Meadowbank plan languishes in bureaucratic limbo

Frustrated proponent warns cumbersome system could scare away investors


Officials with Cumberland Resources Ltd. are ready to move on their lucrative Meadowbank gold mine proposal near Baker Lake, but can’t act on their plans because a key document is languishing in bureaucratic limbo.

The document, called a “project description report,” is now sitting with the Department of Fisheries and Oceans in Iqaluit.

“This isn’t even the beginning of the process. We’re still sitting in the waiting room waiting for our proposal to be officially received,” said Craig Goodings, an environmental consultant from Vancouver on contract with Cumberland.

DFO officials are supposed to look at the project description, and send it to the Nunavut Planning Commission. NPC officials would then read it to ensure the proposal conforms to the Kivalliq region’s land use plan, then send it to the Nunavut Impact Review Board. NIRB staff would also read it, and in turn send it to the DIAND minister with a recommendation on how to do an environmental review.

Only after that can the first bureaucratic process actually begin – the production of an environmental impact statement by the company, and an examination of it by a long of list of government departments, management boards and Inuit organizations.

Goodings says Cumberland thought this preliminary stage would take only three weeks. That’s the advice the company got from NIRB, in a set of guidelines for developers.

But it’s now mid-July, three months later, and Cumberland fears that its entire schedule could be thrown off by one year at least.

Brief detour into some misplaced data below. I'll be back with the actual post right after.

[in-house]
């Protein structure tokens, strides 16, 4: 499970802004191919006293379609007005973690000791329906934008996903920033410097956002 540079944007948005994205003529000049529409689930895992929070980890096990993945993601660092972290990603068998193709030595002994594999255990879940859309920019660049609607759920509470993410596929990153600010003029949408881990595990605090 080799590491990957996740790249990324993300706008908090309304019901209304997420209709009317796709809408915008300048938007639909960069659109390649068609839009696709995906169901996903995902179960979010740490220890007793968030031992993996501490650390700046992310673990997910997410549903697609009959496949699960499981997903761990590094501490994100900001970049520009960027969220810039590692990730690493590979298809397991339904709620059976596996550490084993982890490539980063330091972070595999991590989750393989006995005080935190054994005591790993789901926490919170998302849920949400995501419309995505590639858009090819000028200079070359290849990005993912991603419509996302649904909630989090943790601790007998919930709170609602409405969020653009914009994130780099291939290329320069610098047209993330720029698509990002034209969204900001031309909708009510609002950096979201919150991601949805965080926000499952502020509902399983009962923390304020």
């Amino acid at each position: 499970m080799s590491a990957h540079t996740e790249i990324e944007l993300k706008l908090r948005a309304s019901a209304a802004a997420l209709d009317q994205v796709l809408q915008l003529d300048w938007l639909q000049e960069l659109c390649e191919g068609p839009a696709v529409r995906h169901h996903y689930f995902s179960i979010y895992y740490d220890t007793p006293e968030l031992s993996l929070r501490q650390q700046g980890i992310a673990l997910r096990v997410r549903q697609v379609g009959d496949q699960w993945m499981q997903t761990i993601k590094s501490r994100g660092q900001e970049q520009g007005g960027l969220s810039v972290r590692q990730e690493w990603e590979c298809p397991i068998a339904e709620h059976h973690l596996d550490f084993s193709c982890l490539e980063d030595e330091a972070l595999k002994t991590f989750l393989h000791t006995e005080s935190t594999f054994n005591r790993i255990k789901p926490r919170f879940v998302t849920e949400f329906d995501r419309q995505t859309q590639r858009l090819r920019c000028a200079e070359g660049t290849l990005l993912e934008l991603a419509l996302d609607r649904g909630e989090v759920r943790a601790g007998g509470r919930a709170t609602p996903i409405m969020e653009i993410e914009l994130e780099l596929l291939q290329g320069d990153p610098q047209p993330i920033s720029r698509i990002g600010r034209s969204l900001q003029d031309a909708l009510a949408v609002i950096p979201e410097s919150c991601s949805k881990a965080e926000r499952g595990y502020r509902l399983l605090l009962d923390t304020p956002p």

“A delay of only a week can set you back for a year. It doesn’t seem like that’s a common consideration for the regulators. It’s come up again and again and again every time,” Goodings said.

When Nunatsiaq News contacted the DFO for comment this week, Winston Fillatre, the acting area manager, was not able to offer any comment.

Fillatre said the two DFO employees who know the Meadowbank file are not in the office this week. One is on sick leave and the other is on vacation.

Goodings said, however, that an NPC official told him this week that NPC has yet to receive the Meadowbank project description from DFO.

Goodings warned that if Nunavut gets a reputation for having a cumbersome bureaucracy, global investors won’t put their money into Nunavut mining projects.

Cumberland needs to receive a project certificate, and permits, before it can go to investment bankers in financial centres like Toronto, New York, Paris and London to raise the $200 million it needs to build the mine.

“To get that money we compete with all other mines all over the world in South America, Africa, Russia. These are sophisticated investors and they look at everything, not just how much gold you’ve got, but who the government is and what the bureaucrats are doing and how the other mines are doing,” Goodings said.